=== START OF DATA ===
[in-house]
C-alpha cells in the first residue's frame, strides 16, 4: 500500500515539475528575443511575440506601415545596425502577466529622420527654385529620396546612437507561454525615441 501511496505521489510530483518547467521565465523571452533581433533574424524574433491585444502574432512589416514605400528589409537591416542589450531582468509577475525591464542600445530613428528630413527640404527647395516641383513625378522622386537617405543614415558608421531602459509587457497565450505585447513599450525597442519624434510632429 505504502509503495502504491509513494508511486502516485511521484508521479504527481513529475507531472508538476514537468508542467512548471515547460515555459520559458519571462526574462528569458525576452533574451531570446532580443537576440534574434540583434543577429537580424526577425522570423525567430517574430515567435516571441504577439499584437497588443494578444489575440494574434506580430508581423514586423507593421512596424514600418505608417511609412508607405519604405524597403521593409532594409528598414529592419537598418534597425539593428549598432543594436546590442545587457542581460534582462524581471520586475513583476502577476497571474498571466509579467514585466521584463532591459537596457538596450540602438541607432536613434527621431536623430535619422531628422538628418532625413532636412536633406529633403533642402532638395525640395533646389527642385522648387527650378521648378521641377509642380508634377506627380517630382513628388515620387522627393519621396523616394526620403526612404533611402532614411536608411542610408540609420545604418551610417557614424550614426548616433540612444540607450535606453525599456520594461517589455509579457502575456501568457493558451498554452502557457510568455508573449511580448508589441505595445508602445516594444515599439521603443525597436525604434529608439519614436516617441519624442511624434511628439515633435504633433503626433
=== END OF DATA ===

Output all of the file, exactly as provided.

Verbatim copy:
[in-house]
C-alpha cells in the first residue's frame, strides 16, 4: 500500500515539475528575443511575440506601415545596425502577466529622420527654385529620396546612437507561454525615441 501511496505521489510530483518547467521565465523571452533581433533574424524574433491585444502574432512589416514605400528589409537591416542589450531582468509577475525591464542600445530613428528630413527640404527647395516641383513625378522622386537617405543614415558608421531602459509587457497565450505585447513599450525597442519624434510632429 505504502509503495502504491509513494508511486502516485511521484508521479504527481513529475507531472508538476514537468508542467512548471515547460515555459520559458519571462526574462528569458525576452533574451531570446532580443537576440534574434540583434543577429537580424526577425522570423525567430517574430515567435516571441504577439499584437497588443494578444489575440494574434506580430508581423514586423507593421512596424514600418505608417511609412508607405519604405524597403521593409532594409528598414529592419537598418534597425539593428549598432543594436546590442545587457542581460534582462524581471520586475513583476502577476497571474498571466509579467514585466521584463532591459537596457538596450540602438541607432536613434527621431536623430535619422531628422538628418532625413532636412536633406529633403533642402532638395525640395533646389527642385522648387527650378521648378521641377509642380508634377506627380517630382513628388515620387522627393519621396523616394526620403526612404533611402532614411536608411542610408540609420545604418551610417557614424550614426548616433540612444540607450535606453525599456520594461517589455509579457502575456501568457493558451498554452502557457510568455508573449511580448508589441505595445508602445516594444515599439521603443525597436525604434529608439519614436516617441519624442511624434511628439515633435504633433503626433